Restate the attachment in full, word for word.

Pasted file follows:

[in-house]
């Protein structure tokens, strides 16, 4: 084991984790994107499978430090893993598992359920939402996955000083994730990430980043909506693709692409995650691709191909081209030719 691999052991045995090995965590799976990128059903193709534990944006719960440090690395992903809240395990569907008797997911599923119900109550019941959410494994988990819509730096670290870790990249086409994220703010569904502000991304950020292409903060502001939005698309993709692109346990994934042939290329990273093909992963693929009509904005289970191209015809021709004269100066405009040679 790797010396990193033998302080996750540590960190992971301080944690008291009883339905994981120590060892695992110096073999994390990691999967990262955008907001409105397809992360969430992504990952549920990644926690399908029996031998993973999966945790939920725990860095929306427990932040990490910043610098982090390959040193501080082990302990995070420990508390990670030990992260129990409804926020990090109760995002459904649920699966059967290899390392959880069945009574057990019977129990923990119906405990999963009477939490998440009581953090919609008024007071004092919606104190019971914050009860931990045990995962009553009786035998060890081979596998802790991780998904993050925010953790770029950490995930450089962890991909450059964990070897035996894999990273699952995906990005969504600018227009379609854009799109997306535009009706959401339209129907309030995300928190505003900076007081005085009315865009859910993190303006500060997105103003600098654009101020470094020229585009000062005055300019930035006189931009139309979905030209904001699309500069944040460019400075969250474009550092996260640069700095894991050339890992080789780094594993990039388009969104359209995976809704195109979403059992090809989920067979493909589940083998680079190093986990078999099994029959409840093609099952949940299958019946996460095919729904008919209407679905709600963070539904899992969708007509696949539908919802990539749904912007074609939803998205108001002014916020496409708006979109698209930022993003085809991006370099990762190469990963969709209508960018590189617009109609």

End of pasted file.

[in-house]
């Protein structure tokens, strides 16, 4: 084991984790994107499978430090893993598992359920939402996955000083994730990430980043909506693709692409995650691709191909081209030719 691999052991045995090995965590799976990128059903193709534990944006719960440090690395992903809240395990569907008797997911599923119900109550019941959410494994988990819509730096670290870790990249086409994220703010569904502000991304950020292409903060502001939005698309993709692109346990994934042939290329990273093909992963693929009509904005289970191209015809021709004269100066405009040679 790797010396990193033998302080996750540590960190992971301080944690008291009883339905994981120590060892695992110096073999994390990691999967990262955008907001409105397809992360969430992504990952549920990644926690399908029996031998993973999966945790939920725990860095929306427990932040990490910043610098982090390959040193501080082990302990995070420990508390990670030990992260129990409804926020990090109760995002459904649920699966059967290899390392959880069945009574057990019977129990923990119906405990999963009477939490998440009581953090919609008024007071004092919606104190019971914050009860931990045990995962009553009786035998060890081979596998802790991780998904993050925010953790770029950490995930450089962890991909450059964990070897035996894999990273699952995906990005969504600018227009379609854009799109997306535009009706959401339209129907309030995300928190505003900076007081005085009315865009859910993190303006500060997105103003600098654009101020470094020229585009000062005055300019930035006189931009139309979905030209904001699309500069944040460019400075969250474009550092996260640069700095894991050339890992080789780094594993990039388009969104359209995976809704195109979403059992090809989920067979493909589940083998680079190093986990078999099994029959409840093609099952949940299958019946996460095919729904008919209407679905709600963070539904899992969708007509696949539908919802990539749904912007074609939803998205108001002014916020496409708006979109698209930022993003085809991006370099990762190469990963969709209508960018590189617009109609």